Among other things, the Tableau économique classified economic activity into productive and “sterile” classes of labor, i.e. between positive-sum activities that generate create new value and zero-sum activities that merely rearrange existing wealth. This fundamental distinction between productive/positive-sum activities and sterile/zero-sum ones can thus be traced to the work of François Quesnay (1694–1774), who is considered the father of the so-called “Physiocrats,” the leading alternative theory to mercantilism at the time. So, when Smith is writing about “unproductive labour” and comparing the “most frivolous professions” (like musicians, opera-singers, and opera-dancers) with “the gravest and most important” ones (like lawyers, physicians, and men of letters), he is attempting to explain one of the leading economic theories of his day.
But Smith does not just explain why the opera-singers and opera-dancers are “unproductive” or engaged in zero-sum activities (a view that is clearly wrong, by the way), in Part 1 of Chapter 10 of Book I of The Wealth of Nations, Adam Smith also compares their profession to the world’s oldest:
There are some very agreeable and beautiful talents of which the possession commands a certain sort of admiration; but of which the exercise for the sake of gain is considered, whether from reason or prejudice, as a sort of public prostitution. The pecuniary recompense, therefore, of those who exercise them in this manner must be sufficient, not only to pay for the time, labour, and expense of acquiring the talents, but for the discredit which attends the employment of them as the means of subsistence. The exorbitant rewards of players [actors and actresses], opera-singers, opera-dancers, etc., are founded upon those two principles; the rarity and beauty of the talents, and the discredit of employing them in this manner. It seems absurd at first sight that we should despise their persons and yet reward their talents with the most profuse liberality. While we do the one, however, we must of necessity do the other. Should the public opinion or prejudice ever alter with regard to such occupations, their pecuniary recompense would quickly diminish. More people would apply to them, and the competition would quickly reduce the price of their labour. Such talents, though far from being common, are by no means so rare as is imagined. Many people possess them in great perfection, who disdain to make this use of them; and many more are capable of acquiring them, if anything could be made honourably by them.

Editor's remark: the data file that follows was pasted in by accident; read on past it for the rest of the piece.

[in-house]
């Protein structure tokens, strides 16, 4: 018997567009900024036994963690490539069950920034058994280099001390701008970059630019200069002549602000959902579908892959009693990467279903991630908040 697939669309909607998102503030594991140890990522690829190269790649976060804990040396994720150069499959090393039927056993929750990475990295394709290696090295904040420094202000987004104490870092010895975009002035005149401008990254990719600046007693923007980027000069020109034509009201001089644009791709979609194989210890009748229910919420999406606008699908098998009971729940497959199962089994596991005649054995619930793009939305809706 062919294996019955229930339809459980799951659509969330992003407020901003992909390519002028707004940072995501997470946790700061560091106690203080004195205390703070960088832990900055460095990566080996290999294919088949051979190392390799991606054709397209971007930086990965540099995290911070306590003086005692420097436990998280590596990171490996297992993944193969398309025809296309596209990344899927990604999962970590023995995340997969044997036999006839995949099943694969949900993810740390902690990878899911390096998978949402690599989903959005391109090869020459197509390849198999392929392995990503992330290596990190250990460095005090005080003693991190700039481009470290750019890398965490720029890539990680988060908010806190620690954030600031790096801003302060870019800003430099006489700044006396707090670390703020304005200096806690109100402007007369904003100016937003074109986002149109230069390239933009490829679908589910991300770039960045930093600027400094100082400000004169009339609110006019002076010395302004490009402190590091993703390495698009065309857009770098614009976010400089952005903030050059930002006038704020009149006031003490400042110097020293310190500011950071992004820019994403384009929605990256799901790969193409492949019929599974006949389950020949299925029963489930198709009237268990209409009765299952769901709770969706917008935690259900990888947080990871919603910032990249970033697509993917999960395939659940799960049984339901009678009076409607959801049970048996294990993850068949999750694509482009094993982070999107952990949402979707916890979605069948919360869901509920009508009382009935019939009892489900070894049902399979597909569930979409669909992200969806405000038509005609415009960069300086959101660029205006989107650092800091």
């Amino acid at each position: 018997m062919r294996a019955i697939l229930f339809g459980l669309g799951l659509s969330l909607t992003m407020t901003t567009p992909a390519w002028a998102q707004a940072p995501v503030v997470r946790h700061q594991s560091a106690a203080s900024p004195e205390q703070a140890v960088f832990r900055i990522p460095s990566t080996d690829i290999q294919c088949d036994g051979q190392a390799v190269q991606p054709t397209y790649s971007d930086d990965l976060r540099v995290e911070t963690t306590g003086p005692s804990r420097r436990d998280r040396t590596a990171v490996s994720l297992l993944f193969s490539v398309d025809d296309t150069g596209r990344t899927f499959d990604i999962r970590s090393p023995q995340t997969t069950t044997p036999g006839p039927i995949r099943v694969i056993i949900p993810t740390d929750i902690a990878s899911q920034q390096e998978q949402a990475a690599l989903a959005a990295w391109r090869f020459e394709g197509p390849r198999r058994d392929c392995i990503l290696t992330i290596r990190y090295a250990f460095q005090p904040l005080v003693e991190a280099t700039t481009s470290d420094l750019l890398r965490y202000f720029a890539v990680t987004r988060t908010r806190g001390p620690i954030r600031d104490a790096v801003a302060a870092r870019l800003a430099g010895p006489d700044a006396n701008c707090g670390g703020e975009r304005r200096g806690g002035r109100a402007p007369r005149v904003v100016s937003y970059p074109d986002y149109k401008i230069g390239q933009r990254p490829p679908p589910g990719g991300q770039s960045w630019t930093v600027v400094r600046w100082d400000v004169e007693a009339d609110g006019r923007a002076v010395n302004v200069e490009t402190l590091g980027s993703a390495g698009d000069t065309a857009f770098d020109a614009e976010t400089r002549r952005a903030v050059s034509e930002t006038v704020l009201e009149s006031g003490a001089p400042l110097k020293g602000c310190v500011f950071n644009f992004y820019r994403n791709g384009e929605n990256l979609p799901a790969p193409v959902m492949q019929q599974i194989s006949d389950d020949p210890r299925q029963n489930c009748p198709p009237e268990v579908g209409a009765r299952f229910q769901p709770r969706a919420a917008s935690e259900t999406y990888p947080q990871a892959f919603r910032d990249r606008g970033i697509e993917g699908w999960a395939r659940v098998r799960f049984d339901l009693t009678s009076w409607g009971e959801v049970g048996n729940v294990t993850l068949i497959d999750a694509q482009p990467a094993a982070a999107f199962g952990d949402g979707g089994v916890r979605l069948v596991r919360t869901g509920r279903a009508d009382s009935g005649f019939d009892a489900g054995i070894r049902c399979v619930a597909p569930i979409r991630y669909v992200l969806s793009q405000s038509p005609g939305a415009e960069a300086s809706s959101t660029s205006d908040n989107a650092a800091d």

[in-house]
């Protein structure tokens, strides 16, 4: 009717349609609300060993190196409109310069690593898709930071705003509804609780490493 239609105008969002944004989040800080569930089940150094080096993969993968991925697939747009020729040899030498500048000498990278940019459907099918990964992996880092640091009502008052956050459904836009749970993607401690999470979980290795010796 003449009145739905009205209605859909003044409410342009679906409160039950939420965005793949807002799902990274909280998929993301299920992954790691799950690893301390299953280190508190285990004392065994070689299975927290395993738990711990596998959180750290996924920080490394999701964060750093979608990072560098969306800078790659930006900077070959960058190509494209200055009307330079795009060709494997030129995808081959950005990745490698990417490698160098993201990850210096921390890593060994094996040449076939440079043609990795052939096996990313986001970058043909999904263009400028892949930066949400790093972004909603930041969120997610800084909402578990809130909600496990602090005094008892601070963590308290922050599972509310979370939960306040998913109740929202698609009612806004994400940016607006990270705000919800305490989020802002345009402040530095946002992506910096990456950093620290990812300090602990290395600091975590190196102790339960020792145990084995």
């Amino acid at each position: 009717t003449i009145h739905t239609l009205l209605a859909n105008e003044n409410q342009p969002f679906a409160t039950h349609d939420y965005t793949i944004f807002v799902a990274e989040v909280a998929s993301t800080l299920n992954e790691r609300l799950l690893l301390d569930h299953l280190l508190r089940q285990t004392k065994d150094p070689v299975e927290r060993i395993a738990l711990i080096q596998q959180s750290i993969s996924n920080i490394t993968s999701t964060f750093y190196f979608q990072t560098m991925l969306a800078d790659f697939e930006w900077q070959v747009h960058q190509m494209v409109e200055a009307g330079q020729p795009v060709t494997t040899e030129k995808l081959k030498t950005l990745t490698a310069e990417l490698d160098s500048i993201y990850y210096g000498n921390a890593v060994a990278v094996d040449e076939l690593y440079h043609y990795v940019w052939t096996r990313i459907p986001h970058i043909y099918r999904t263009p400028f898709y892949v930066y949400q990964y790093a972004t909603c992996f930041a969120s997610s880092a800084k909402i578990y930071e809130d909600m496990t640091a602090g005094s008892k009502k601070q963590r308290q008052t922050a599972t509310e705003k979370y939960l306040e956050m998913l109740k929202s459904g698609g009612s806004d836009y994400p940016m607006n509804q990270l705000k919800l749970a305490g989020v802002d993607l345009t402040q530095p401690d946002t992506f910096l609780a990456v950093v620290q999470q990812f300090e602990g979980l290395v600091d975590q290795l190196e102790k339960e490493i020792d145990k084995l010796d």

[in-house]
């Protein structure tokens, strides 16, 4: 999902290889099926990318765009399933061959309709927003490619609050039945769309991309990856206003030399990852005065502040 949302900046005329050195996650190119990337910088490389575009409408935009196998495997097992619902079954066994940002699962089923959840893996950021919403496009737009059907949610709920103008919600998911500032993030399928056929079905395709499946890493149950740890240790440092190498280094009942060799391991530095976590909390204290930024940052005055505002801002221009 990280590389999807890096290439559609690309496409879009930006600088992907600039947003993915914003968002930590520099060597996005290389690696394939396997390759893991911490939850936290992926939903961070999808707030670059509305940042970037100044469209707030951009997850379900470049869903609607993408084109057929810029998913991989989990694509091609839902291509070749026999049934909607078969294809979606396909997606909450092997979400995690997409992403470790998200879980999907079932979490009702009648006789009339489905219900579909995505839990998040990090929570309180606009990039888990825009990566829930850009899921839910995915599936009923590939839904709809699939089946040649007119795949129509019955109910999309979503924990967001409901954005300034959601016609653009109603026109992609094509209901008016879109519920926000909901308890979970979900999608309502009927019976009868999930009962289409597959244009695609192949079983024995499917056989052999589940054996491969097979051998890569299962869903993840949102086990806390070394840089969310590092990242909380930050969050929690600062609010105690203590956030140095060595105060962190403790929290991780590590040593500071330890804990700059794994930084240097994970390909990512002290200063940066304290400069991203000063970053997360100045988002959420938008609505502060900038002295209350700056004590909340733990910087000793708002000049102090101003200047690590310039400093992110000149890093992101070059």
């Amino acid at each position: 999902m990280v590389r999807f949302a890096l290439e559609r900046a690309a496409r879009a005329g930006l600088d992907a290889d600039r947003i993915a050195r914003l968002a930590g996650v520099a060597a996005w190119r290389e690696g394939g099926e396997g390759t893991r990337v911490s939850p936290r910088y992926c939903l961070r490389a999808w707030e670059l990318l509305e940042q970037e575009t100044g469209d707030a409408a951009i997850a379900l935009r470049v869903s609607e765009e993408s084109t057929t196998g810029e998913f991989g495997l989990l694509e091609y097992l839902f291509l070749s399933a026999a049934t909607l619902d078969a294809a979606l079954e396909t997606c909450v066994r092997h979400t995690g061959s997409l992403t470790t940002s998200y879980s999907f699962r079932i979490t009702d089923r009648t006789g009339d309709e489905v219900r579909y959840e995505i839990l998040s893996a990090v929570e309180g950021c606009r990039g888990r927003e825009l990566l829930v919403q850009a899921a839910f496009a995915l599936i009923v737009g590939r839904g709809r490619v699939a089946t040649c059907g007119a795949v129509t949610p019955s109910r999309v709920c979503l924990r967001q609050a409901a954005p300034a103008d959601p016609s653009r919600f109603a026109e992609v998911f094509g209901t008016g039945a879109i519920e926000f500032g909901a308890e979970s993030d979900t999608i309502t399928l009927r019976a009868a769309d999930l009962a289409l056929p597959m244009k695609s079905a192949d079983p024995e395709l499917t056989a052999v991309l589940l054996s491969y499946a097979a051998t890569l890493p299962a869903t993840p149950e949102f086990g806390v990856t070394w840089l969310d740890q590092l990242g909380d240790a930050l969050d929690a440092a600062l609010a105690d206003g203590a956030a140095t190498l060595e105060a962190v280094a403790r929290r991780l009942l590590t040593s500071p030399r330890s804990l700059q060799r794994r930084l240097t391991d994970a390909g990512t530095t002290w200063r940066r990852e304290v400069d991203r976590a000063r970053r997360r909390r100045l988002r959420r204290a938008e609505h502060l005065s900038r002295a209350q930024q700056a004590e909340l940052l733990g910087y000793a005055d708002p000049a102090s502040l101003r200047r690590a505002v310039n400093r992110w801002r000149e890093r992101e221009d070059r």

This crude comparison might appear shocking to us today, but Smith may have ample reason for making it. As we shall see, Smith’s night at the opera with Walpole on Sunday, March 2 was most likely the first of many visits Smith made to the theater houses of Paris during his nine-month sojourn there, and as it happens, the French theater scene was the center of an elite Parisian sexual marketplace, the famed dames entretenues or “kept women” of French high society. The theater district of the French capital was not only teeming with high-end brothels and places of ill-repute, the actresses and dancers on the stage were among the most highly-sought after women of pleasure in all Europe.